‘We Try to Be Overprepared’: Co-ops Make Plans for the April 8 Eclipse

Bandera Electric Cooperative employees show off the BEC Fiber-branded solar eclipse glasses that the co-op distributed to members in advance of the April 8 event. (Photo Courtesy: Bandera Electric Cooperative)

Egyptian Electric Cooperative Association has been through this before.

The headquarters of the Murphysboro, Illinois, cooperative is just a few miles from what’s become known as the “solar crossroads,” the intersection of the paths of totality of both the 2017 and 2024 solar eclipses.

That is why the cooperative, like dozens of others located along the track of the April 8 eclipse, is taking steps to deal with a massive influx of solar enthusiasts who want a choice place to witness the rare event.

The message from co-ops: Enjoy yourself, but we’re ready just in case.

“We’re more prepared than 2017,” said Brooke Guthman, member services manager at Egyptian Electric, where the total eclipse will linger for four minutes and nine seconds. “The amount of outgoing traffic last time was not anticipated. So we are working to make sure we are more prepared for this year’s eclipse.”

All told, 115 distribution co-ops will experience totality in at least some part of their territory as the eclipse—the first in the Lower 48 states since Aug. 12, 2017—passes from Texas to Maine. Among those co-ops, 47 will see their entire service territory darkened and 12 will lose daylight over 90 to 99 percent of their coverage area.

The U.S. produces about three times as much solar energy as it did in 2017. So planners are paying special attention to the eclipse’s impact on the grid, knowing other energy resources will have to make up for the loss of solar power. However, grid operators across the country are confident that power supplies will be stable.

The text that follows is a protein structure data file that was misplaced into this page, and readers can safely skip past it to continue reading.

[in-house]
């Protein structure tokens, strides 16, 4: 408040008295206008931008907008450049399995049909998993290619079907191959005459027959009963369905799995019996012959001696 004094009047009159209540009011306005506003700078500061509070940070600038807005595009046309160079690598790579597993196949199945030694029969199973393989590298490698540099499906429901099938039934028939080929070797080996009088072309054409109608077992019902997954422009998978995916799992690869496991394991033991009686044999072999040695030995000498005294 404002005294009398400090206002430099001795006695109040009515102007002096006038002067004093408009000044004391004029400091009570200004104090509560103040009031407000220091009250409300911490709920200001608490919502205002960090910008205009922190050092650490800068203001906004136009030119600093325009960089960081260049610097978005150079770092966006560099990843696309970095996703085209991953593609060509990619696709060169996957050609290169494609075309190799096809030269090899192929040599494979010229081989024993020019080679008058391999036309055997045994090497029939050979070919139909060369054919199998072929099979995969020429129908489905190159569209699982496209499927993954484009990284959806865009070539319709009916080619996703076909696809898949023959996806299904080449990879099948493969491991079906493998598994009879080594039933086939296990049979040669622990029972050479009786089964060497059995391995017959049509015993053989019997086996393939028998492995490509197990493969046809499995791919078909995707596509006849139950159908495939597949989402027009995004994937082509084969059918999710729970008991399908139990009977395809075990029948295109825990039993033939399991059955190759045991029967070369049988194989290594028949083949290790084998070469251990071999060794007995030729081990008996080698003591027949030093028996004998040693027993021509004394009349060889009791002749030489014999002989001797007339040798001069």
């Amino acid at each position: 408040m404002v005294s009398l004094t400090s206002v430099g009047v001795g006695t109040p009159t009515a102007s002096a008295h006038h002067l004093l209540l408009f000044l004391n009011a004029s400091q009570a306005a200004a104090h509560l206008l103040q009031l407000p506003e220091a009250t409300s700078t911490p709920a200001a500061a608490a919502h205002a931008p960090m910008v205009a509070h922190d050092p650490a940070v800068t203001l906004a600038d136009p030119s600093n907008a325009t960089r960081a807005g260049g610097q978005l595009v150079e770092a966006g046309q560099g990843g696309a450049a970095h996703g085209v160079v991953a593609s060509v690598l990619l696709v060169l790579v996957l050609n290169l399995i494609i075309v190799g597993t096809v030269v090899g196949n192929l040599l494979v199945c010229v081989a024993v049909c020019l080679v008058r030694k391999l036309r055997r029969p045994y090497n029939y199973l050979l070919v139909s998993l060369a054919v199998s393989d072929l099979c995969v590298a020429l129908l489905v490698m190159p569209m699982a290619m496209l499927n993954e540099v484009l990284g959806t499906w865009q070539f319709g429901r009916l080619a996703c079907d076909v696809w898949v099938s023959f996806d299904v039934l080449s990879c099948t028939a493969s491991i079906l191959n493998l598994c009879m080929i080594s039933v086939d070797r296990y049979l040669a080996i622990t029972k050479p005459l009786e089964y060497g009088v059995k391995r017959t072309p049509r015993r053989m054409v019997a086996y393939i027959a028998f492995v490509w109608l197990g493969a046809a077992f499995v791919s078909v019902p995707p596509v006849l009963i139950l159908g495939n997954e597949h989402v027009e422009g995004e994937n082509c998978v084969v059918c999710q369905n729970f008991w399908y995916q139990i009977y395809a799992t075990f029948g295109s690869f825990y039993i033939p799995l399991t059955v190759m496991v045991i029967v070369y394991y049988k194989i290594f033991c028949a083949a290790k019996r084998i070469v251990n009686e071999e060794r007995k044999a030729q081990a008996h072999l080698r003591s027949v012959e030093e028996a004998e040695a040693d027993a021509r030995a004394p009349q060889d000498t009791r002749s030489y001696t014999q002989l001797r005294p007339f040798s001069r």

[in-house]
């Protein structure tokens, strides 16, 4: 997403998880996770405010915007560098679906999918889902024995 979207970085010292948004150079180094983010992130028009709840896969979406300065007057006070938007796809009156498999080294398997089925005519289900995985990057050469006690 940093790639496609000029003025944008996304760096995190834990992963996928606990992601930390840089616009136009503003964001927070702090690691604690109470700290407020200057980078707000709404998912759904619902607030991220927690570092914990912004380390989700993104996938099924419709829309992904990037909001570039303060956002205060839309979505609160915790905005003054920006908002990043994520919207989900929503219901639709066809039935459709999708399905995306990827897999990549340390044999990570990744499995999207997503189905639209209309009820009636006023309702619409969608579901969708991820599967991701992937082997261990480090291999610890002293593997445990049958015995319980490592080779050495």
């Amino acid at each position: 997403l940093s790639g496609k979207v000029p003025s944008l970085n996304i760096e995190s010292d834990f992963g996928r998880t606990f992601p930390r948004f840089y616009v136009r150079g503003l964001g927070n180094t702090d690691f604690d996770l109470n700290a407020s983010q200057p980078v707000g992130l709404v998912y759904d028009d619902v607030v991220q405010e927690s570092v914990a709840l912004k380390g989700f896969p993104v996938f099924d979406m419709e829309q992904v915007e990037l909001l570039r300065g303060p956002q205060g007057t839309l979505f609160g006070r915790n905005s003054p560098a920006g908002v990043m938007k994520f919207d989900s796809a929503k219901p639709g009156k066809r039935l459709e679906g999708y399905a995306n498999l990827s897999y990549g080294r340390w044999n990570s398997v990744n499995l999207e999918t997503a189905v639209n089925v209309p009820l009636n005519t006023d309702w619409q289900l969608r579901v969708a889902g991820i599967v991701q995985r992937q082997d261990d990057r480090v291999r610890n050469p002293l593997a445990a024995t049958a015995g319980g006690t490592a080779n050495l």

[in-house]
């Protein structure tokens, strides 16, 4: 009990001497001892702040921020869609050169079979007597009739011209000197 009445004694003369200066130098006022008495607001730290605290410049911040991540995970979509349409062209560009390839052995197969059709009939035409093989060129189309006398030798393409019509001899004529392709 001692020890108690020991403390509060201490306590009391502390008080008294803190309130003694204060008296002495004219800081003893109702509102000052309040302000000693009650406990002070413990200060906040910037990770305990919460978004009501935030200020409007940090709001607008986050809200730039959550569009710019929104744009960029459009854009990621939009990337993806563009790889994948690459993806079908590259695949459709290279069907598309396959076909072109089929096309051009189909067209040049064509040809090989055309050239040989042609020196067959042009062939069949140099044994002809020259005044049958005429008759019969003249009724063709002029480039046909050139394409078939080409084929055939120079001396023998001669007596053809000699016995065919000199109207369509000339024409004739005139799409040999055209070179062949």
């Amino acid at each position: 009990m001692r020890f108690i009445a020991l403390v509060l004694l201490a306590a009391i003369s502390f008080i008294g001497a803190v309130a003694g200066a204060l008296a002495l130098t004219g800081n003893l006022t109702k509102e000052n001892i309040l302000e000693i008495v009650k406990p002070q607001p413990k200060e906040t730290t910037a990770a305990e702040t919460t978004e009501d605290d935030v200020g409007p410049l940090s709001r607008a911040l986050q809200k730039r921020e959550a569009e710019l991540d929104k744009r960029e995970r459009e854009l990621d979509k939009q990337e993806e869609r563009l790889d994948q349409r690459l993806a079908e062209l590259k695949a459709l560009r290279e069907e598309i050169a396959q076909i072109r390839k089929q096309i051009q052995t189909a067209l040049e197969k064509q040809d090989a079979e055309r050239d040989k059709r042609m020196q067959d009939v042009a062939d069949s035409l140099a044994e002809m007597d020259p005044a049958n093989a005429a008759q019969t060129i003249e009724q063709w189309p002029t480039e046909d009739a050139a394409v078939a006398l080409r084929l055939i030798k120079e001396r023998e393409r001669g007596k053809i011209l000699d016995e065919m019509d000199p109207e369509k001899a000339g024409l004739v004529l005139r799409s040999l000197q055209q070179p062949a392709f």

Likewise, generation and transmission co-ops have been planning for the event and do not foresee adverse circumstances on power production.

“Given the temperate weather and market outlook, we do not anticipate any issues and are approaching the day as we would any other,” said Vicki Duncan Gardner, vice president of marketing and communications at Wabash Valley Power Alliance, a G&T located in the popular viewing spot of Indianapolis. “The main thing we are hearing is about people working from home to avoid anticipated traffic and beating any runs on solar eclipse glasses.”

The eclipse already has altered life at distribution cooperatives and in communities where schools and offices are closed. Co-ops are working with emergency personnel to expect the unexpected.

The Murphysboro public school system will be closed, Guthman said, and Egyptian Electric will follow by closing at noon and routing calls to the Cooperative Response Center. Employees and their families are invited to view the eclipse at 2 p.m. and then go home to minimize traffic. The co-op’s maintenance lineworkers have take-home trucks, and Egyptian Electric will be staging them to handle issues or outages that arise.

The Texas Hill Country in the southern and central part of the state expects tens of thousands of visitors, especially from areas such as San Antonio that are only briefly in the path of the eclipse.

Bandera Electric Cooperative has been taking a proactive approach as officials from local government, emergency management units and the co-op have met regularly for more than a year to prepare, said Charity Huber, manager of marketing and communications.

“Some of the territories that we serve, particularly in Bandera County, do not have a lot of emergency resources. So they’re depending on us to help spread information in advance of the eclipse, ensuring that residents are well-prepared due to the anticipated influx of eclipse viewers to our area,” Huber said.